Thursday, June 02, 2011
The sound is primordial, that constant drone of the 13 year cicadas that begins every morning just after dawn. Doug likens the chorus to the sound of the alien spaceships in the 1953 The War of the Worlds --an eerie resemblance, actually. It sounds like summer sunsets in Louisiana to me.
I wasn't the only one concerned with the ability to conduct point count bird surveys this summer, I learned recently. Some of the most astute birders in Missouri also expressed their worries of hearing chipping sparrows and black and white warblers amid the undulating sounds of thousands of cicadas. So I set out early this morning to determine if it was even possible to hear early morning birdsong with the cicada chorus.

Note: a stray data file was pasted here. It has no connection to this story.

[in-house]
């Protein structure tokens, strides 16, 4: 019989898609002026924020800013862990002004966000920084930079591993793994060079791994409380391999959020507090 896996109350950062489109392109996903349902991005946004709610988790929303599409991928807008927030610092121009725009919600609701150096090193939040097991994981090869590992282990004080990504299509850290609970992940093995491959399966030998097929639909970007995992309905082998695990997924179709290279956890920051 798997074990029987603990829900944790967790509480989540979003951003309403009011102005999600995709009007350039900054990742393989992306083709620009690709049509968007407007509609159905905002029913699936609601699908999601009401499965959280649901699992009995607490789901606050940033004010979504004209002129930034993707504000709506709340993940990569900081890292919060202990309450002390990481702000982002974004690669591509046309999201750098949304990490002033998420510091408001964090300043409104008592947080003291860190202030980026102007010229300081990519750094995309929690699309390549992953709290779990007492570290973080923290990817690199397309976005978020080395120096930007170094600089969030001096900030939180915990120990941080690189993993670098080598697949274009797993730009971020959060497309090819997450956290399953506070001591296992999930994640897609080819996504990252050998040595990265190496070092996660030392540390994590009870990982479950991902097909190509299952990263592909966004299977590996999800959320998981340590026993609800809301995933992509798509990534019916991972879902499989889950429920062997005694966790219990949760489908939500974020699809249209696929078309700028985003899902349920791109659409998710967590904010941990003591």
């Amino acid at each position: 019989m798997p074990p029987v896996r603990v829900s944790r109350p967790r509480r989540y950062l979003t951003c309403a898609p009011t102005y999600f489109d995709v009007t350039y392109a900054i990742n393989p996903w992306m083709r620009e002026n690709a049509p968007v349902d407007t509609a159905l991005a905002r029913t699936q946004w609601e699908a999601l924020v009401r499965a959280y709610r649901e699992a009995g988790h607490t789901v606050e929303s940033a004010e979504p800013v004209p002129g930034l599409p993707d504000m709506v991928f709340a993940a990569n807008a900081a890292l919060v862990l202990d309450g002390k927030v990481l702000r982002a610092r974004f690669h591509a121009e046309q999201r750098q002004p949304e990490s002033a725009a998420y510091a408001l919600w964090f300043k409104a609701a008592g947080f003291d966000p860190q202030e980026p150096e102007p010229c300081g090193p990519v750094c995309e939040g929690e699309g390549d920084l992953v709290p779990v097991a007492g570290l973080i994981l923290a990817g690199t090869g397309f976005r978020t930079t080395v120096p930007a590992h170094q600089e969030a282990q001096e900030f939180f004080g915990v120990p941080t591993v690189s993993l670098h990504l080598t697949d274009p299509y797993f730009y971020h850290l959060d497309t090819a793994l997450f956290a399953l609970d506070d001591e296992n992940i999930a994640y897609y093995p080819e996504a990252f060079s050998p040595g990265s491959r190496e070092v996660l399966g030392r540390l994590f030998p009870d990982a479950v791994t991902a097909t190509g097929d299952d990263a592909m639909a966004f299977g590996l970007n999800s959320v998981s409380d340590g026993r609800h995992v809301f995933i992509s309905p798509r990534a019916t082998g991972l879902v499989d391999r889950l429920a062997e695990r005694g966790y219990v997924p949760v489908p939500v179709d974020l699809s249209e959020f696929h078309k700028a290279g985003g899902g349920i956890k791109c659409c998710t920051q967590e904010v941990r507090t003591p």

Not only was it possible, but I had one of the best birding mornings I've had all season. Gobs of Eastern wood pewees, summer tanagers, prairie warblers, chats, chippies, turkeys, the whole suite of great woodland birds, they were singing loudly enough to even determine a general distance from my location. The cicadas were talking among themselves all around me at dawn, but they were not calling in the nice 600 acre burn unit--it was as though the area I was birding was immune to cicadas. I could hear them in the distance, but their chorus certainly didn't interfere with my ability to hear little chip notes of indigo buntings.
Cicadas signal summer in the deep South, much as fireflies usher in June in Missouri. I've recently overheard several conversations about cicadas (while camped out watching tennnis) in which someone at the table asks the rest of the table "what's the purpose of cicadas?" to which I would like to ask all of them, "and what is your purpose?"
Posted by Allison Vaughn at 10:12 PM